My prom date was a guy I knew from music lessons who went to a different school. I could tell he really wasn’t into me… I just didn’t realize exactly how not into me he was until I heard many years later that he’d been fired from his teaching job for molesting the young boys in his class. Kinda I didn’t see him again after prom!

    • JenniferP said:

      That is super, super awkward.

  2. Jenny said:

    I was “fortunate” enough to go to 2 proms. One my Sophomore year with boy from next town over and my Sr Prom. Sophomore year, yikes. My date was someone who prided himself on being as much like “Silent Bob” as he could possibly be, down to the no talking and undying love for Star Wars. (not insulting the “geeks” of the world, I’m one too!) I later found out that he was incredibly shy and liked me. Nice guy, but it wasn’t going to happen. To make our incredibly long uncomfortable silences slightly more bearable, there was a running gag about long awkward pauses that just wasn’t funny. My Sr. Year prom, as close to a typical story as you get. I went with my boyfriend, hung out with my closest friends, and spent the weekend at the beach with friends etc etc.

  3. Sara said:

    This happened to me! Only things were even more awkward because when the cool, nice, awkward guy asked me to go to the prom with him, for some reason, I blurted out, “I’ll go with you if you tattoo my name to your chest! Haha! Kidding!” He looked really scared after that, and our encounters were awkward and silent for a couple of weeks.

    But then we went to the prom and I wore a stick-on skull tattoo on my leg and we did silly dances and we’re still dating 10 years later.

  4. E said:

    My prom date (who professed to be in love with me at the time and subsequently turned out to be gay) and I got lost on the drive from dinner to the river boat on which our prom was being held. We had to chase the boat down the river and catch it when it got to a boat lock. As we climbed aboard, we heard the DJ announce, “Let’s hear it for B and E, who just got here!” The rest was pretty standard, including 4 AM diner pancakes and someone getting in trouble with someone else’s mom for being drunk. Ah prom…

    • JenniferP said:

      The theater/chorus kid and the gay prom date? NO. I DON’T BELIEVE YOU. 😉

      • E said:

        B may have been fooling himself, but he did not fool me. Need I even mention that he also asked me out on a date to see the national touring production of Beauty and the Beast?

  5. Lesley said:

    Advice for making small talk with anyone:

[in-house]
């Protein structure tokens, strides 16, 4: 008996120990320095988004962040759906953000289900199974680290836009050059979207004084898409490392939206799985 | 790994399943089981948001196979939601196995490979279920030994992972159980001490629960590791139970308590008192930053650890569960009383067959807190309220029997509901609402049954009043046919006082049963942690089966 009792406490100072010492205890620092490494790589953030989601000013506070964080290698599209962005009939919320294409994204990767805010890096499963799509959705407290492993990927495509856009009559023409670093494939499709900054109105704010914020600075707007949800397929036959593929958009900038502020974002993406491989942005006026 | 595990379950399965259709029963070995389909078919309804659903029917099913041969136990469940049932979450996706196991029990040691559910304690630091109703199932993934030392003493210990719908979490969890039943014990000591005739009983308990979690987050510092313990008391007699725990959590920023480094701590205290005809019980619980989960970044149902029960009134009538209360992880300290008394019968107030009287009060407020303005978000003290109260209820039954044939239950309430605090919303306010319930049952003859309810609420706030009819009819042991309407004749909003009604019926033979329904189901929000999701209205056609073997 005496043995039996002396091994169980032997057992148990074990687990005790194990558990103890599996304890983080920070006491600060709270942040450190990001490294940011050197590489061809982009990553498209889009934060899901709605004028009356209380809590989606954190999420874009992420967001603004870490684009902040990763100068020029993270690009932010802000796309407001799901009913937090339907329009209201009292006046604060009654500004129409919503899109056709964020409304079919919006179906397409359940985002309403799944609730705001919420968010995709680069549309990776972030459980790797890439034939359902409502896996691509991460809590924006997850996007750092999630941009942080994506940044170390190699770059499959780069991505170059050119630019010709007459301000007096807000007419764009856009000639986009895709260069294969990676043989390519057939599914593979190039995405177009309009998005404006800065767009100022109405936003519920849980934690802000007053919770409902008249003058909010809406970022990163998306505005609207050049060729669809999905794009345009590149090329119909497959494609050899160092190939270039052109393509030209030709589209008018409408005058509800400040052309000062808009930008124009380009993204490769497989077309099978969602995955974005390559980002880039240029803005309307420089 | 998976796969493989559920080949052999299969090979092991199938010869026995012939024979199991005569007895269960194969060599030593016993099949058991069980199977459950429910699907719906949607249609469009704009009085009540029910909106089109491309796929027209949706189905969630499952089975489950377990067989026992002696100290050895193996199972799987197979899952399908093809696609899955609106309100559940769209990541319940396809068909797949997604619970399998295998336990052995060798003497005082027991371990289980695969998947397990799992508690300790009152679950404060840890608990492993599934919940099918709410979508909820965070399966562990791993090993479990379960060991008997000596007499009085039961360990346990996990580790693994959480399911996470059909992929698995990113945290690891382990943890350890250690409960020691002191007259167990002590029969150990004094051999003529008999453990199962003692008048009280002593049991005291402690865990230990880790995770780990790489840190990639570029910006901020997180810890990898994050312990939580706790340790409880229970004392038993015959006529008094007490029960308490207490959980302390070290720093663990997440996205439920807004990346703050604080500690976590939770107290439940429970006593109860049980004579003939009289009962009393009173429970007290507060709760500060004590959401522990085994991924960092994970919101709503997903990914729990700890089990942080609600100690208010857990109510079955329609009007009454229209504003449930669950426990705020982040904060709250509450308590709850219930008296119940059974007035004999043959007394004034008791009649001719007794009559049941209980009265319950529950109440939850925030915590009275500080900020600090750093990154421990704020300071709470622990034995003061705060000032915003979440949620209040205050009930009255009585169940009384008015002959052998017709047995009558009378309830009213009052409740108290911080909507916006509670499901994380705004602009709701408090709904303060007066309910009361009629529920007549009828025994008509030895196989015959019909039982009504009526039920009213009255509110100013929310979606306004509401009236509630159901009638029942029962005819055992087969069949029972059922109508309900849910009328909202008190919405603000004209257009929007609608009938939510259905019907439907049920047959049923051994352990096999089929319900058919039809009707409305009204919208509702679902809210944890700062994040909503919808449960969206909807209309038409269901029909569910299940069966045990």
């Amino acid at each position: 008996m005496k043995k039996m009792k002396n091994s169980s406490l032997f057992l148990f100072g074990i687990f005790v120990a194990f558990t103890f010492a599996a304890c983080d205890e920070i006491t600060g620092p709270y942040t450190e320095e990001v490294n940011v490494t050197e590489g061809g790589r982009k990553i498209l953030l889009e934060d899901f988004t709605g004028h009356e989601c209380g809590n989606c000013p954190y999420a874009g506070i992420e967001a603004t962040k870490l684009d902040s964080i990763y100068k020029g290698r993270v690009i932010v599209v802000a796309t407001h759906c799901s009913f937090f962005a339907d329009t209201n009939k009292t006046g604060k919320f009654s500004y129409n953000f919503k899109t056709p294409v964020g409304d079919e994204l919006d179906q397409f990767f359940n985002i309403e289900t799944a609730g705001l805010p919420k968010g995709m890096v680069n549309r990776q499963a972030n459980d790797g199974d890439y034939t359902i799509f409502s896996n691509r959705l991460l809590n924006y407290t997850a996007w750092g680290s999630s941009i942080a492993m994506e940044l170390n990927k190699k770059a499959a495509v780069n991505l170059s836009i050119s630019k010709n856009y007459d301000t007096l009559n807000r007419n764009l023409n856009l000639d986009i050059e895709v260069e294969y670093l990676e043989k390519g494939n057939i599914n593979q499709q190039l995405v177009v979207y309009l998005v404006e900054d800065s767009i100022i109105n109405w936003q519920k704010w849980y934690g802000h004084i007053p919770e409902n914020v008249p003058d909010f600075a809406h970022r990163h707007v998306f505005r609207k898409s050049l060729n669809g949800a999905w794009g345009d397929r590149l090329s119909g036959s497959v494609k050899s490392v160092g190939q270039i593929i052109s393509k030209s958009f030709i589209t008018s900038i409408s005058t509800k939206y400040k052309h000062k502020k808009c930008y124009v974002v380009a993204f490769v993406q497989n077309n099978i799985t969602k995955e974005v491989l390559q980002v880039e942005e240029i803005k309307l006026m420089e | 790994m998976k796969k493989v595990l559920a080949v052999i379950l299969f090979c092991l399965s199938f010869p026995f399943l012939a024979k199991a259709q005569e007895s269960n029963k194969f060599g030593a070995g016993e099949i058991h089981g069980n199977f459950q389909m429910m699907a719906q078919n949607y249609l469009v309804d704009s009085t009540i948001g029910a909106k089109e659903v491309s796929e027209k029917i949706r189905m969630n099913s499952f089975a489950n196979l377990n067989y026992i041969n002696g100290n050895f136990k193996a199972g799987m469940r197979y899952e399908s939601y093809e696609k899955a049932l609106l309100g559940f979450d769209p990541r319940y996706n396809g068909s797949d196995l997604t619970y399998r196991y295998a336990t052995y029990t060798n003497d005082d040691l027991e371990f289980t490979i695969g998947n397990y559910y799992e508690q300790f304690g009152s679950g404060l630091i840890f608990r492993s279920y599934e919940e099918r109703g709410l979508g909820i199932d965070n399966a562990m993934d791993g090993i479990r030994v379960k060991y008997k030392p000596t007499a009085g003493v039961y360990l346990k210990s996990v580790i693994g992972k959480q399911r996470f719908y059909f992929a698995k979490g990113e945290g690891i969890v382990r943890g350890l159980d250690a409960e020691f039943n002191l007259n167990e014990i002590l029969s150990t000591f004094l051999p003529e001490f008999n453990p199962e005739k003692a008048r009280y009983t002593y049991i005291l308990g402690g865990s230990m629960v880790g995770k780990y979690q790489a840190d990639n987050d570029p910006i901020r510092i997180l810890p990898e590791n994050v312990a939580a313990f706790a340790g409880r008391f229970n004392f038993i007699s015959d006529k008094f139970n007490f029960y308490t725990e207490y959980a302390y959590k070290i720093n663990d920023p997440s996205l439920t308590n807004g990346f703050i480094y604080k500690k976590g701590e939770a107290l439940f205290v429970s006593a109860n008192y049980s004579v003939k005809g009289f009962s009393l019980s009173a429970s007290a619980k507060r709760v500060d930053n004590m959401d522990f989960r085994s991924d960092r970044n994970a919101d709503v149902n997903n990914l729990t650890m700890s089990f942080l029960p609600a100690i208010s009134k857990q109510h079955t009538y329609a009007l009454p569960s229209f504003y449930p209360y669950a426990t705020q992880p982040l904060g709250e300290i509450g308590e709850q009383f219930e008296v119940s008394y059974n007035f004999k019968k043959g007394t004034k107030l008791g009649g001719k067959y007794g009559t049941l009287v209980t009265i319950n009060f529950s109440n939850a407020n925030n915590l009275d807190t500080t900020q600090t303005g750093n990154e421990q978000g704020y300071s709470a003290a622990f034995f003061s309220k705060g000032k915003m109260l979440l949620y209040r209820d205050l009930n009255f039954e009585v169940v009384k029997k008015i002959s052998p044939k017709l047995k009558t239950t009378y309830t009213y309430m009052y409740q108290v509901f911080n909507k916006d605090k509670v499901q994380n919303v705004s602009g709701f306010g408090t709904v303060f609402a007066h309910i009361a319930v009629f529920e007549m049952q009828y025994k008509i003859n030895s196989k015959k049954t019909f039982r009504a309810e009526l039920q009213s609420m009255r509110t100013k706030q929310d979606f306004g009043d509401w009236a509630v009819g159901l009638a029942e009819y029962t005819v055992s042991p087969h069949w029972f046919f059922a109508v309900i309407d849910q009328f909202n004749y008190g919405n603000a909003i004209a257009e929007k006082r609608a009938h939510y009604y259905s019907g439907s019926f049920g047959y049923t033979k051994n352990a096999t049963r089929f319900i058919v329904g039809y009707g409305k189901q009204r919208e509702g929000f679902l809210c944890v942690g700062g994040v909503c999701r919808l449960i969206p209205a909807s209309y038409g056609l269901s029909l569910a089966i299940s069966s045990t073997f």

Always have three interesting out-of-nowhere stories on you. Something science, something celebrity, something history.

    Just look up a science blog, or a history blog, or a music blog, whatever, and if you have gotten past your hellos and the awkward begins (noting that some awkward is good to get used to), go ahead and say Oh! I was reading this super interesting thing about… and explain the phenomenon or the recently discovered civilization or the famous person who also has a doctorate or whatever. If he has any social grace at all, it will remind him of something HE read, or he’ll react to what you tell him.

    By having three “safe” stories tucked in your head, you have 3 awkward moments saved. I have to go to a lot of conferences and this method has saved me dozens of times from serious boredom and awkward moments.

    • feyline said:

      As someone who’s critically Small-Talk Impaired, this is some of the most useful advice I’ve heard in a while. Usually, whenever awkward silences come up, my mind jumps straight to interesting animal mating habits and has trouble going anywhere else. Awesome in some situations, not so much in others.

      Anyway, thanks!

  6. Chatterbox said:

    I can so totally relate! I used to be the queen of awkwardness, and ended up having discussions with both my mum and my psychologist about how to actually talk to other people.

    Best advice I ever got: Most people like to talk about themselves, so ask them questions. Preferably something you’re genuinely interested in, but stuff like what hobbies they have, what they like to do/watch/read/listen to, future plans (further education, summer holidays, jobs, etc), and family (do you have any siblings? Pets? What do your parents do?) can all work. Don’t be afraid to be a little nosy.

    Something I learned later was to just start talking to strangers as if I’d already met them before. Choose the same conversation topics that you’d use with your friends: recent events, big news stories, mutual acquaintances, what are they doing this week/weekend, topics you know they’re interested in, classes you both have, and so on. “How are you?” may be a good one to start with. (Where I live it’s a culturally automatic conversation opener, and people may either say ‘good’, or actually elaborate.)

    One last thing, because this is getting long: Don’t be afraid of silences! Sometimes you just can’t think of anything to say, and that’s all right.